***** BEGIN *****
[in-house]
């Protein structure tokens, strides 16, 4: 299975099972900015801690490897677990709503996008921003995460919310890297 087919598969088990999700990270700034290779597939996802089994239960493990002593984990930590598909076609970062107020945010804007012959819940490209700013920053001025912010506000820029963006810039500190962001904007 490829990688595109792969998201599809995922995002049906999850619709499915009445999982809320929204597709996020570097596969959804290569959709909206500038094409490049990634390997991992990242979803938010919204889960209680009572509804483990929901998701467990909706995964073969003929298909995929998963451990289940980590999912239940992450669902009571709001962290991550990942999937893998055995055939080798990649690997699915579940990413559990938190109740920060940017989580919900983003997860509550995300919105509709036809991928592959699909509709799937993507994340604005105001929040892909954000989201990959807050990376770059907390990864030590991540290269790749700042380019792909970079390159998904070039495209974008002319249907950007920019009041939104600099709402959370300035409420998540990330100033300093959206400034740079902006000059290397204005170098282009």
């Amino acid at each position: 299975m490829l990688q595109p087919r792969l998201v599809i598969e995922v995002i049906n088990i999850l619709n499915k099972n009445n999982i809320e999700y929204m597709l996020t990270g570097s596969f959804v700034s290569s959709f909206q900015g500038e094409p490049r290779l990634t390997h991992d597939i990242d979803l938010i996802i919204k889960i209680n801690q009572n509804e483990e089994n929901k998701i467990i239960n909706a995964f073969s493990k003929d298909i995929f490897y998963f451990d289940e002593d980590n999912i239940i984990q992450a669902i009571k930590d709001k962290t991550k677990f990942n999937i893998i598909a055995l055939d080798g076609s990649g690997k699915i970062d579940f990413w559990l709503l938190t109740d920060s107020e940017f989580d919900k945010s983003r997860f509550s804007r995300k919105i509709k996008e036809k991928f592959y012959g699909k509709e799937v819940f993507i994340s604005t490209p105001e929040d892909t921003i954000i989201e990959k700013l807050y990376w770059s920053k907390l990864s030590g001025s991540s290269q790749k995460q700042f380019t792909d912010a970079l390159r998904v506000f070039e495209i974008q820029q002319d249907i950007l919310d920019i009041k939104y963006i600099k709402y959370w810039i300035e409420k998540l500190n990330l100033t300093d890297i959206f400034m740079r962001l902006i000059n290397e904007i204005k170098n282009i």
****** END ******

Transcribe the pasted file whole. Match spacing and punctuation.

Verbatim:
[in-house]
């Protein structure tokens, strides 16, 4: 299975099972900015801690490897677990709503996008921003995460919310890297 087919598969088990999700990270700034290779597939996802089994239960493990002593984990930590598909076609970062107020945010804007012959819940490209700013920053001025912010506000820029963006810039500190962001904007 490829990688595109792969998201599809995922995002049906999850619709499915009445999982809320929204597709996020570097596969959804290569959709909206500038094409490049990634390997991992990242979803938010919204889960209680009572509804483990929901998701467990909706995964073969003929298909995929998963451990289940980590999912239940992450669902009571709001962290991550990942999937893998055995055939080798990649690997699915579940990413559990938190109740920060940017989580919900983003997860509550995300919105509709036809991928592959699909509709799937993507994340604005105001929040892909954000989201990959807050990376770059907390990864030590991540290269790749700042380019792909970079390159998904070039495209974008002319249907950007920019009041939104600099709402959370300035409420998540990330100033300093959206400034740079902006000059290397204005170098282009």
């Amino acid at each position: 299975m490829l990688q595109p087919r792969l998201v599809i598969e995922v995002i049906n088990i999850l619709n499915k099972n009445n999982i809320e999700y929204m597709l996020t990270g570097s596969f959804v700034s290569s959709f909206q900015g500038e094409p490049r290779l990634t390997h991992d597939i990242d979803l938010i996802i919204k889960i209680n801690q009572n509804e483990e089994n929901k998701i467990i239960n909706a995964f073969s493990k003929d298909i995929f490897y998963f451990d289940e002593d980590n999912i239940i984990q992450a669902i009571k930590d709001k962290t991550k677990f990942n999937i893998i598909a055995l055939d080798g076609s990649g690997k699915i970062d579940f990413w559990l709503l938190t109740d920060s107020e940017f989580d919900k945010s983003r997860f509550s804007r995300k919105i509709k996008e036809k991928f592959y012959g699909k509709e799937v819940f993507i994340s604005t490209p105001e929040d892909t921003i954000i989201e990959k700013l807050y990376w770059s920053k907390l990864s030590g001025s991540s290269q790749k995460q700042f380019t792909d912010a970079l390159r998904v506000f070039e495209i974008q820029q002319d249907i950007l919310d920019i009041k939104y963006i600099k709402y959370w810039i300035e409420k998540l500190n990330l100033t300093d890297i959206f400034m740079r962001l902006i000059n290397e904007i204005k170098n282009i």